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Former ADL Director Slams Trump for Making Supporters Raise Their Right Hands, a ‘Fascist Gesture\


“But there’s never been anything like this, and nothing on this scale.”

ORLANDO, FL - MARCH 05: People raise their arms as Republican presidential candidate Donald Trump ask them to pledge that they will vote for him during a campaig rally at the CFE Arena on the campus of the University of Central Florida on March 5, 2016 in Orlando, Florida. Primary voters head to the polls on March 15th in Florida. (Photo by Joe Raedle/Getty Images)

Former Anti-Defamation League Director Abe Foxman said Monday that Republican presidential candidate Donald Trump asking supporters to raise their right hands and pledge to vote for him is “a fascist gesture,” in an interview with the Times of Israel.

“As a Jew who survived the Holocaust, to see an audience of thousands of people raising their hands in what looks like the ‘Heil Hitler’ salute is about as offensive, obnoxious and disgusting as anything I thought I would ever witness in the United States of America,” Foxman told the Times.

People raise their hands afer Republican presidential candidate Donald Trump asks them during an Orlando, Florida, campgaign rally to pledge that they will vote for him. (Joe Raedle/Getty Images)

At a Saturday evening rally in Orlando, Florida, Trump asked supporters to raise their right hands and pledge to vote for him.

“Let’s do a pledge. Who likes me in this room?” Trump said. “Raise your right hand: ‘I do solemnly swear that I — no matter how I feel, no matter what the conditions, if there’s hurricanes or whatever — will vote, on or before the 12th for Donald J. Trump for president.'”

Trump incorrectly stated the date of the Florida primary, which will take place March 15.

“Don’t forget you all raised your hands,” Trump continued. “You swore. Bad things happen if you don’t live up to what you just did.”

Twitter users characterized the images of supporters raising their right hands as similar to the Nazi salute, and the words “Heil Trump” trended on Twitter Saturday evening.

Not everyone agreed that Trump’s request for the gesture went too far — some argued that his attempt to get the audience to make a pledge, while optically inconvenient, wasn’t intentionally a reference to fascist leaders of the past.

Foxman was born in Poland in 1940 and said he was saved from the Holocaust by his Catholic nanny.

“We’ve seen this sort of thing at rallies of neo-Nazis,” Foxman said. “We’ve seen it at rallies of white supremacists. But to see it at a rally for a legitimate candidate for the presidency of the United States is outrageous.”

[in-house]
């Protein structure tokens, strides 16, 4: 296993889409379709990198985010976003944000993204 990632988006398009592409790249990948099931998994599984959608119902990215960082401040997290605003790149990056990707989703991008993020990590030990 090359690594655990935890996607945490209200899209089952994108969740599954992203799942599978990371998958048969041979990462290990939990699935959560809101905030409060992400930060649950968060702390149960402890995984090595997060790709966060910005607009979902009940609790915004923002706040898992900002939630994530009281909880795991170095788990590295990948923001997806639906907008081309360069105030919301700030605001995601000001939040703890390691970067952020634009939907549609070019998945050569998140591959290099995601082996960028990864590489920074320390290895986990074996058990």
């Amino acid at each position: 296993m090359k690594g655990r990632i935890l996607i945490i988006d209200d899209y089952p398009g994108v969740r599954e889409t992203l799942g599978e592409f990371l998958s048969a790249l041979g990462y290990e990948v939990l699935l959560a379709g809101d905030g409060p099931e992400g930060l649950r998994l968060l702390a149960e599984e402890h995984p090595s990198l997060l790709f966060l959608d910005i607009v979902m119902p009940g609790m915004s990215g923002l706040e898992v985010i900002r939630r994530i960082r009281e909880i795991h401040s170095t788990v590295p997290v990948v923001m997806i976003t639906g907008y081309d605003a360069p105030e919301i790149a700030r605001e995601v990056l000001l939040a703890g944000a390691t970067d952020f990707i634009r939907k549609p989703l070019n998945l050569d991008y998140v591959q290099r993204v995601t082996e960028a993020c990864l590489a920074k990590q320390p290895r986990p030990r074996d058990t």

Foxman told the Times that he believes Trump is aware of the implications of the gesture.

“It is a fascist gesture,” Foxman said. “He is smart enough — he always tells us how smart he is — to know the images that this evokes. Instead of asking his audience to pledge allegiance to the United States of America, which in itself would be a little bizarre, he’s asking them to swear allegiance to him.”

“He even threatens that if they don’t, they will suffer and be punished,” Foxman added. “This is so over the top for a man who really doesn’t come out of the underground. He is a man of the world. Even though he proclaims he doesn’t know who David Duke was, or the other white supremacists, we know very well that he knows. So he’s playing to an image.”

Foxman called Trump’s Saturday rally “an unprecedented moment in American political history.”

“You can find some authoritarian, semi-fascist tinges in Southern politics during the segregationist era,” he said. “But there’s never been anything like this, and nothing on this scale.”

Foxman called the incident a “low point” in Trump’s campaign.

“I think he was intoxicated with all the things that he’s already got away with, and it led him to this,” said Foxman. “This is the summit of his own intoxication with what he perceives as his leadership quality.”

“When he said, ‘I can walk down the street on Fifth Avenue and kill somebody and my supporters will not desert me,’ he knows exactly what buttons he’s pushing.” Foxman continued. “Or when that guy interrupted his speech. People in that situation may think internally, ‘Oh, I want to punch him in the mouth.’ But you don’t say it, you don’t say it, because it’s not civilized. But he said it and it was applauded.”

Foxman said that he hopes Trump will not become the Republican nominee.

“There’s a long, long way to go, but I remain an optimist. I’m an optimist about the American people,” he said. “I think the American people are rational and reasonable at the end of the day. And I think that if the intoxication we are seeing continues, more and more people will realize that this is not a person that they want to be led by.”

ADL, an organization that fights anti-Semitism and bigotry, declined to comment on Foxman’s remarks.

And a Trump campaign spokeswoman did not immediately return TheBlaze’s request for comment.

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